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Typsy chats with... Alejandro Francino

Posted by Mackensie Freedman on Mar 27, 2020 3:00:00 PM

Upselling is a crucial part of working at a hotel on the front desk, but it can be challenging to do successfully, especially if you're new to front desk or sales. 

In today’s blog, Typsy chats with Front desk expert Alejandro Francino about the most effective ways to approach upselling and cross-selling when you work on front desk of a hotel, and how to ensure you make a positive impact on the guest experience.



Alejandro Francino : Front desk upselling course on Typsy.com

"You have the power to deliver a guest's wish. All you need to think about is how to make it happen!"

Alejandro's course on Front desk upselling is available now.

Can you tell us a bit about your company?

My business is called HBD Upselling Solutions. We’re a consultancy company, specializing in upselling, cross-selling and ancillary revenue strategy for hotels and resorts.

More specifically, we implement upselling projects and techniques at front desks in hotels and resorts worldwide. We also do in-house training for Front Desk, Food & Beverage, and Spa and Wellness.

What is your background in hospitality?

I have more than 25 years’ experience in hotels and resorts, working in different roles and having different responsibilities within hotel chains. My academic background includes: International Marketing in the USA, Masters in Hotel Management from Griffith University (Australia), International Marketing and Sales Growth from Cornell University (NYC). I am also an active member of the ISCH (International Society Hospitality Consultants).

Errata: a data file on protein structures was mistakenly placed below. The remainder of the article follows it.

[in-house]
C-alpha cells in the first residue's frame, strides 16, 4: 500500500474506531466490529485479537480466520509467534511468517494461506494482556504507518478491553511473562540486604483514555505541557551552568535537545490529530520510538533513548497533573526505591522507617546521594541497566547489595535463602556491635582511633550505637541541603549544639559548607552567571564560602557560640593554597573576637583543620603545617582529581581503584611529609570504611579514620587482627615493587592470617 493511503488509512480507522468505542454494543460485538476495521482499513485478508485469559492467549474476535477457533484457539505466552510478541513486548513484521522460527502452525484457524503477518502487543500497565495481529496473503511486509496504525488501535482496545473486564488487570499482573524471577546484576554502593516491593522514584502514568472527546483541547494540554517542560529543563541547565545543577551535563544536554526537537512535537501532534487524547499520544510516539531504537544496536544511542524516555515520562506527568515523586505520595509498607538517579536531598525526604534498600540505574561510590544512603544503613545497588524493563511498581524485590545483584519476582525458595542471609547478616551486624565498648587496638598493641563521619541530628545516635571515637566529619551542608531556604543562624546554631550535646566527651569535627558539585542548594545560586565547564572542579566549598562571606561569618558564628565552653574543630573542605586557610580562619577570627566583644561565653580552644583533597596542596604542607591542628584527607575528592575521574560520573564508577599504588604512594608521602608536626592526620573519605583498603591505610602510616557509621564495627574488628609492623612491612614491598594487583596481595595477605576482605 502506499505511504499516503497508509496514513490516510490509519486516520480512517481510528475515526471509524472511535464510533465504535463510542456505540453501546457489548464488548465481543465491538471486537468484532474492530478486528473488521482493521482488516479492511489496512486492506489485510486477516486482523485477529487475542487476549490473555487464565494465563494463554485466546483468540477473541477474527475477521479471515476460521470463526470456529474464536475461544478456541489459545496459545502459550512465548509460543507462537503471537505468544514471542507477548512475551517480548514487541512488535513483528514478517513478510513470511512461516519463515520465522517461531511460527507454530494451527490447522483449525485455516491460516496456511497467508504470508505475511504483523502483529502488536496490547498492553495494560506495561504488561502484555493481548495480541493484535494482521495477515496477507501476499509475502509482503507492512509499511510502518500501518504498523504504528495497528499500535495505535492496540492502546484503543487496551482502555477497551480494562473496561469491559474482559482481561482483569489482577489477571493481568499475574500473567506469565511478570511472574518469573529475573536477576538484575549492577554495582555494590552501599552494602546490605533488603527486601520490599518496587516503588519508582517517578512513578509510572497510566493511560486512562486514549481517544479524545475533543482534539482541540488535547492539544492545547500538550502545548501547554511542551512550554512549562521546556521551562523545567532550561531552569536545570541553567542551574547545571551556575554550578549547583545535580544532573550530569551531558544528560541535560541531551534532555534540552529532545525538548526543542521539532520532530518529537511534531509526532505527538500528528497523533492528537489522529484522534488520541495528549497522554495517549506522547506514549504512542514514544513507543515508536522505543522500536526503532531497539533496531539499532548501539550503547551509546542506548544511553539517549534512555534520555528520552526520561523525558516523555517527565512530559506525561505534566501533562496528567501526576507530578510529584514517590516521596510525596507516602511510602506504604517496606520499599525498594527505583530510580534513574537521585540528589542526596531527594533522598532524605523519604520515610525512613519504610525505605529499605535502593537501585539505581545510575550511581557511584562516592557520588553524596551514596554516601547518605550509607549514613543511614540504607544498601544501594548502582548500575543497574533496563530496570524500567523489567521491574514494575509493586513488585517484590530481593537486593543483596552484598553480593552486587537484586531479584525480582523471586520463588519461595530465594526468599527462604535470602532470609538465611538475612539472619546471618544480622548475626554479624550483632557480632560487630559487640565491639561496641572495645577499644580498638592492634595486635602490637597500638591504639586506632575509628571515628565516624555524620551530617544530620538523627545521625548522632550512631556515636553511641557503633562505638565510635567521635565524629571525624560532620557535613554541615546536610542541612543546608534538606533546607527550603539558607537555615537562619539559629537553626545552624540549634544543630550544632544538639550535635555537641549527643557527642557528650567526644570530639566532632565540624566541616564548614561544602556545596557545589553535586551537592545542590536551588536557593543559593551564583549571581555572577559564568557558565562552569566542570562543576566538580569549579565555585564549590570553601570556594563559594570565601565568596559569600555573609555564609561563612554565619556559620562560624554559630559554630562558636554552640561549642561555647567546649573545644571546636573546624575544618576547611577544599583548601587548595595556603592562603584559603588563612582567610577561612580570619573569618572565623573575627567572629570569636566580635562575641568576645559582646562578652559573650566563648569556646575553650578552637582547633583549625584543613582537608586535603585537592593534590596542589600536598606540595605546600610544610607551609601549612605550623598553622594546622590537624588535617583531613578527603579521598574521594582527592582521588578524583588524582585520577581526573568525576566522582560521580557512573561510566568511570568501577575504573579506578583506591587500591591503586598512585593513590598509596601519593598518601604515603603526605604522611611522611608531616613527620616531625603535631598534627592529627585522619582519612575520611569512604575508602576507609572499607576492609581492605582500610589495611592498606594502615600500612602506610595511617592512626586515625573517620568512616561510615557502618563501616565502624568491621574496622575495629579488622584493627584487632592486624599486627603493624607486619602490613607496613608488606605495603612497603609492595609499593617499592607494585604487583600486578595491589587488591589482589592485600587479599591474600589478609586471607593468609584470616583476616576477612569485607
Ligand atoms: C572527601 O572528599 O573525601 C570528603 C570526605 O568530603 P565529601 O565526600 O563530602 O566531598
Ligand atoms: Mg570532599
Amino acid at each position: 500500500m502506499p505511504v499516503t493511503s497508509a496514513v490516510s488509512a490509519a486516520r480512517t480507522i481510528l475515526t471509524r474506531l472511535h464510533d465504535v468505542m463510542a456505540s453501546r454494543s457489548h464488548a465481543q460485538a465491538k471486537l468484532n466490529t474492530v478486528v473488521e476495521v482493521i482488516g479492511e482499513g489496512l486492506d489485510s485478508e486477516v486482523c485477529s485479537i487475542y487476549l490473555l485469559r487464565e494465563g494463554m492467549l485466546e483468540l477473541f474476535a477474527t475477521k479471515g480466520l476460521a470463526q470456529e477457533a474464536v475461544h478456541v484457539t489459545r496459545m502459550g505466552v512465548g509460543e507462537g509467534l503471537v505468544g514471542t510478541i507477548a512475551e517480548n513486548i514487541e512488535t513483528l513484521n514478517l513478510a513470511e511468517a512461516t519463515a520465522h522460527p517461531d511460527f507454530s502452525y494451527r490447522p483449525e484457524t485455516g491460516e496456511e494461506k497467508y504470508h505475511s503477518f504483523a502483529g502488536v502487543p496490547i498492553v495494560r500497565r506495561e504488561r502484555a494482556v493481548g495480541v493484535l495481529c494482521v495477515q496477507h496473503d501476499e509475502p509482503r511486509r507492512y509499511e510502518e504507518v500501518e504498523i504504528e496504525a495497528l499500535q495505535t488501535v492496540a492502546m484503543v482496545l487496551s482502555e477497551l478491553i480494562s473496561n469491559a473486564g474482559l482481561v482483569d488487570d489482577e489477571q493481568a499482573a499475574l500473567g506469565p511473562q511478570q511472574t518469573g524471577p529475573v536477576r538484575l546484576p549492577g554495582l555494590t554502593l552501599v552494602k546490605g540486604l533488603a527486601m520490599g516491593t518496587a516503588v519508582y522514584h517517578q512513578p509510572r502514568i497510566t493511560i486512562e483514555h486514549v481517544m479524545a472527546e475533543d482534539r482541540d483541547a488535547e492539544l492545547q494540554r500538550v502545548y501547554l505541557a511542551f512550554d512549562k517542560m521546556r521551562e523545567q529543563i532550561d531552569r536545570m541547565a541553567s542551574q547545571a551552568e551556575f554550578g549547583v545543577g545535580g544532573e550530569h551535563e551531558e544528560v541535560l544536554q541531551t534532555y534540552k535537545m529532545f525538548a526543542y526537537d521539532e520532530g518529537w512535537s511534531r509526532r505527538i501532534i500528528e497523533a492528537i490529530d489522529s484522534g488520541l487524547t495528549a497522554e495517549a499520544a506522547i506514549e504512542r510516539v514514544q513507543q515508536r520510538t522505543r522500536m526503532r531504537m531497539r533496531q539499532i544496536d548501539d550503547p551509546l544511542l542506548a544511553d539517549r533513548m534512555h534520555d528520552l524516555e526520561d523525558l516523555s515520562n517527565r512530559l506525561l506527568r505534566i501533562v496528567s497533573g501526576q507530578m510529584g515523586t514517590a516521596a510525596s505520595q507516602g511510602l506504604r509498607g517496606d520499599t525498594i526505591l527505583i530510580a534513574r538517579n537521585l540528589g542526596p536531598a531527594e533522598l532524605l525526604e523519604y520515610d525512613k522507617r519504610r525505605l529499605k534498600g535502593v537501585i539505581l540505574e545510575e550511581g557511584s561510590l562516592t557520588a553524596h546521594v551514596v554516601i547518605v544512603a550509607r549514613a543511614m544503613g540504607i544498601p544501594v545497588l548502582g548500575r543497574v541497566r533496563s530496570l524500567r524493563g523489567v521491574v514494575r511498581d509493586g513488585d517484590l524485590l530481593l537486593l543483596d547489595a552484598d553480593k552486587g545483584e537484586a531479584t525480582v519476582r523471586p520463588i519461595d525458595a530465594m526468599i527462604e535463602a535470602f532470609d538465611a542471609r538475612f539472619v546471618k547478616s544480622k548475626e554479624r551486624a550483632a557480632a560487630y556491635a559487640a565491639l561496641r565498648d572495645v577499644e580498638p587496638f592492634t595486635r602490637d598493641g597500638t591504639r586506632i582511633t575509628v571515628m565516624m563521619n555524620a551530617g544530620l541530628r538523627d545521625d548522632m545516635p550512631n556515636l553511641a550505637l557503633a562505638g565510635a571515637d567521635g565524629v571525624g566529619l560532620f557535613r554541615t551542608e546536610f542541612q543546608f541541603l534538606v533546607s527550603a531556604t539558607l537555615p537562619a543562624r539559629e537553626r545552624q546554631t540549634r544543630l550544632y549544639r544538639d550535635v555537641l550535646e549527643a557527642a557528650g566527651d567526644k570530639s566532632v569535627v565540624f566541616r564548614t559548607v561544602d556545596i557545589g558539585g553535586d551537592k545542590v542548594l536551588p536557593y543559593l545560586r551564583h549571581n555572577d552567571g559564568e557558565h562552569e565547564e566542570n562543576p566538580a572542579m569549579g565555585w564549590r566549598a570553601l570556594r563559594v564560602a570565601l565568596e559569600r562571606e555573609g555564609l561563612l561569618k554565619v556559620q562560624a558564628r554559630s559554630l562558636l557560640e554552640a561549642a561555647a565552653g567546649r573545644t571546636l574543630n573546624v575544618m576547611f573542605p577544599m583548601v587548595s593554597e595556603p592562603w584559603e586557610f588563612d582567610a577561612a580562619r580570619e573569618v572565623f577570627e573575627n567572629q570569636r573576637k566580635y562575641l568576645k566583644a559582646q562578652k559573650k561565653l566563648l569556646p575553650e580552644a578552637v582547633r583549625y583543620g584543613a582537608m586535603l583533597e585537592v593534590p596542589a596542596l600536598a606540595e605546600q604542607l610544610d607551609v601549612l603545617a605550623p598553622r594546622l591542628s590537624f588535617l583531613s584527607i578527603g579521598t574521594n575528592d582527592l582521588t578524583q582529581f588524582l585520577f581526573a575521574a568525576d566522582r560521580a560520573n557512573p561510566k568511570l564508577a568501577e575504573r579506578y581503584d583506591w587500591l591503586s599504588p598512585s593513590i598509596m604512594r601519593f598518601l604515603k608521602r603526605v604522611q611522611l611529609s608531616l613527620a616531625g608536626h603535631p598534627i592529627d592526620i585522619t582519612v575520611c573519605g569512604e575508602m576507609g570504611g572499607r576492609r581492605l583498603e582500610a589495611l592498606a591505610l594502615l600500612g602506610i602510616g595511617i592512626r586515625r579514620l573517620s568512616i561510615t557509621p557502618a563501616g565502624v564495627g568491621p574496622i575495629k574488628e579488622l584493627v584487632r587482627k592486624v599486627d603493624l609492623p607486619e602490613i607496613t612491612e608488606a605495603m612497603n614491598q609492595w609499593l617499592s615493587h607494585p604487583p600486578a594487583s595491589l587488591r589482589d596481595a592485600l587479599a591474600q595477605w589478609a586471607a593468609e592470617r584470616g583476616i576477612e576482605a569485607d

Why do you think upselling is such a crucial aspect of front desk interaction?

To put it simply, it’s to do with opportunity cost. In a hotel, the superior or more expensive rooms are usually those last reserved; naturally, your average guest will be looking to save money on their booking and overlook superior rooms during the reservation process. At the same time, depending on how the establishment is organized, up to 85-90% of a hotel’s Gross Operating Profit will be based on room reservations.


It’s a fact that many hotel rooms, particularly those with higher rates, go unreserved and remain empty on a typical day. So this can have a big impact on Gross Operating Profit. That’s why upselling is so important!

In Typsy’s course on Front desk upselling, Alejandro suggests you try calculating the difference in revenue between a standard room and a superior room over a year – this is an easy way to see how substantial the difference can be!

Successfully upselling a superior room not only generates more revenue from the higher room rate, but also frees up the standard room (which a new guest is more likely to book anyway) for reservation.

What are some of the biggest mistakes you see people make when they're new to upselling?

This is such a good question! In my opinion, people struggle to upsell when they are pushing too hard for a sale. In other words, they focus more on company goals, or their own incentives, rather enhancing customer experience.